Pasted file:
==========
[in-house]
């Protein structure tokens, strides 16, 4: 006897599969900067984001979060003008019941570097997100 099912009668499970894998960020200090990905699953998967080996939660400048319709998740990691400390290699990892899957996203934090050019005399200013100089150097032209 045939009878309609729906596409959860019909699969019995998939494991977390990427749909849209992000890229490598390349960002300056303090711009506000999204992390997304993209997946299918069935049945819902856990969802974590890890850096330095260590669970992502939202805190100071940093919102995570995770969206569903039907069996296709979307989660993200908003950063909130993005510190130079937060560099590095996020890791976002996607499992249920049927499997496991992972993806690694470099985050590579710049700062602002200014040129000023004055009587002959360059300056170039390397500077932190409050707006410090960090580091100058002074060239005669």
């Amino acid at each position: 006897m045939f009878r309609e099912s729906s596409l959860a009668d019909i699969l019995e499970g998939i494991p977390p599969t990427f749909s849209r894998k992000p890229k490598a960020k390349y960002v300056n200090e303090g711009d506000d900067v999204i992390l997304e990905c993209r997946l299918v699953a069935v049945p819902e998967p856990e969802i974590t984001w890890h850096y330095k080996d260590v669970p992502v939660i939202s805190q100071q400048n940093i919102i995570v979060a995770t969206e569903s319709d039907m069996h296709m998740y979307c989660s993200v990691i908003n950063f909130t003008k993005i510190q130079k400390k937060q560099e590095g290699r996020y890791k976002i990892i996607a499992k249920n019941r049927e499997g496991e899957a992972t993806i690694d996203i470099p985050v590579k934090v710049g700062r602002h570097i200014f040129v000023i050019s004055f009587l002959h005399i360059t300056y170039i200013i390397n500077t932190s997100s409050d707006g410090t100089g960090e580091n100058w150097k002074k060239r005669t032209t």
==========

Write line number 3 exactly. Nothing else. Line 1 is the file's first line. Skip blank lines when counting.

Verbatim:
């Amino acid at each position: 006897m045939f009878r309609e099912s729906s596409l959860a009668d019909i699969l019995e499970g998939i494991p977390p599969t990427f749909s849209r894998k992000p890229k490598a960020k390349y960002v300056n200090e303090g711009d506000d900067v999204i992390l997304e990905c993209r997946l299918v699953a069935v049945p819902e998967p856990e969802i974590t984001w890890h850096y330095k080996d260590v669970p992502v939660i939202s805190q100071q400048n940093i919102i995570v979060a995770t969206e569903s319709d039907m069996h296709m998740y979307c989660s993200v990691i908003n950063f909130t003008k993005i510190q130079k400390k937060q560099e590095g290699r996020y890791k976002i990892i996607a499992k249920n019941r049927e499997g496991e899957a992972t993806i690694d996203i470099p985050v590579k934090v710049g700062r602002h570097i200014f040129v000023i050019s004055f009587l002959h005399i360059t300056y170039i200013i390397n500077t932190s997100s409050d707006g410090t100089g960090e580091n100058w150097k002074k060239r005669t032209t």